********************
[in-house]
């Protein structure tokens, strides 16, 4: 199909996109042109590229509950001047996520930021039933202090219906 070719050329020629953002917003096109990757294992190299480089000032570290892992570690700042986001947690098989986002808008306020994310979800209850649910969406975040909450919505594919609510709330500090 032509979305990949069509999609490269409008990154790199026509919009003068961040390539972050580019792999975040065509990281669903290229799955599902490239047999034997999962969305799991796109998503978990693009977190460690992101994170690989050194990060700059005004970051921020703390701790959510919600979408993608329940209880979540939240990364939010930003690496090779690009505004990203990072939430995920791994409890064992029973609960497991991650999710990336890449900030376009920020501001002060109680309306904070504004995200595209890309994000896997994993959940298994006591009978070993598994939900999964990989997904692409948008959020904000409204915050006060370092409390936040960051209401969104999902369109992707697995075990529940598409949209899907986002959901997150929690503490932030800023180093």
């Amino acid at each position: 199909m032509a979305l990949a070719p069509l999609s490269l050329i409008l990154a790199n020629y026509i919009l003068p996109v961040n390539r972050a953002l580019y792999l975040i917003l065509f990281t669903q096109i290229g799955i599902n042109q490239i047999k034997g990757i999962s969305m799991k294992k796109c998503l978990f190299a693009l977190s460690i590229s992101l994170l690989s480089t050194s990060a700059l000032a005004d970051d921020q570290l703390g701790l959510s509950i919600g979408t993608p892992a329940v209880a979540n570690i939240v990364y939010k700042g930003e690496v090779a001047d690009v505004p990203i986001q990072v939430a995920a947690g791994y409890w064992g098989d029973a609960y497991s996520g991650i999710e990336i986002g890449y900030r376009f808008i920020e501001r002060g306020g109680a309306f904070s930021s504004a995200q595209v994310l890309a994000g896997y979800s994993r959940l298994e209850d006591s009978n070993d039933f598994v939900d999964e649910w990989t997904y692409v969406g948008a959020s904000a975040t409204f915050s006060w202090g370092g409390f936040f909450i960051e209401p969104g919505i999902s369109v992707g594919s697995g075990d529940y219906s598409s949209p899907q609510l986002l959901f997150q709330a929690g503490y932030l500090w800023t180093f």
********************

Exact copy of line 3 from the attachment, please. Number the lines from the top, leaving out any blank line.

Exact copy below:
């Amino acid at each position: 199909m032509a979305l990949a070719p069509l999609s490269l050329i409008l990154a790199n020629y026509i919009l003068p996109v961040n390539r972050a953002l580019y792999l975040i917003l065509f990281t669903q096109i290229g799955i599902n042109q490239i047999k034997g990757i999962s969305m799991k294992k796109c998503l978990f190299a693009l977190s460690i590229s992101l994170l690989s480089t050194s990060a700059l000032a005004d970051d921020q570290l703390g701790l959510s509950i919600g979408t993608p892992a329940v209880a979540n570690i939240v990364y939010k700042g930003e690496v090779a001047d690009v505004p990203i986001q990072v939430a995920a947690g791994y409890w064992g098989d029973a609960y497991s996520g991650i999710e990336i986002g890449y900030r376009f808008i920020e501001r002060g306020g109680a309306f904070s930021s504004a995200q595209v994310l890309a994000g896997y979800s994993r959940l298994e209850d006591s009978n070993d039933f598994v939900d999964e649910w990989t997904y692409v969406g948008a959020s904000a975040t409204f915050s006060w202090g370092g409390f936040f909450i960051e209401p969104g919505i999902s369109v992707g594919s697995g075990d529940y219906s598409s949209p899907q609510l986002l959901f997150q709330a929690g503490y932030l500090w800023t180093f």